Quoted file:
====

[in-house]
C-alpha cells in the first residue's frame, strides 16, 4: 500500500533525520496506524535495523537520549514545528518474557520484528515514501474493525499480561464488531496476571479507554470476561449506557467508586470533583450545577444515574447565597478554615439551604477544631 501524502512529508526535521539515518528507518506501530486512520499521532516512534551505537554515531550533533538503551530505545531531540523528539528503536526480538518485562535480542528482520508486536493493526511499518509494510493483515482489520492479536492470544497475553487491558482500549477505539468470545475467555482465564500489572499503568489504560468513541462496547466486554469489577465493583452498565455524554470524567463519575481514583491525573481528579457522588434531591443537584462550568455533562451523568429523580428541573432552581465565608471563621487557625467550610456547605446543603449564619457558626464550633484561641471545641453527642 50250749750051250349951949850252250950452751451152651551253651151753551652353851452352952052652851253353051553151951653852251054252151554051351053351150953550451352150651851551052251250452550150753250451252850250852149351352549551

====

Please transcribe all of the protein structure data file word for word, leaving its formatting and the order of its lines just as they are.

[in-house]
C-alpha cells in the first residue's frame, strides 16, 4: 500500500533525520496506524535495523537520549514545528518474557520484528515514501474493525499480561464488531496476571479507554470476561449506557467508586470533583450545577444515574447565597478554615439551604477544631 501524502512529508526535521539515518528507518506501530486512520499521532516512534551505537554515531550533533538503551530505545531531540523528539528503536526480538518485562535480542528482520508486536493493526511499518509494510493483515482489520492479536492470544497475553487491558482500549477505539468470545475467555482465564500489572499503568489504560468513541462496547466486554469489577465493583452498565455524554470524567463519575481514583491525573481528579457522588434531591443537584462550568455533562451523568429523580428541573432552581465565608471563621487557625467550610456547605446543603449564619457558626464550633484561641471545641453527642 50250749750051250349951949850252250950452751451152651551253651151753551652353851452352952052652851253353051553151951653852251054252151554051351053351150953550451352150651851551052251250452550150753250451252850250852149351352549551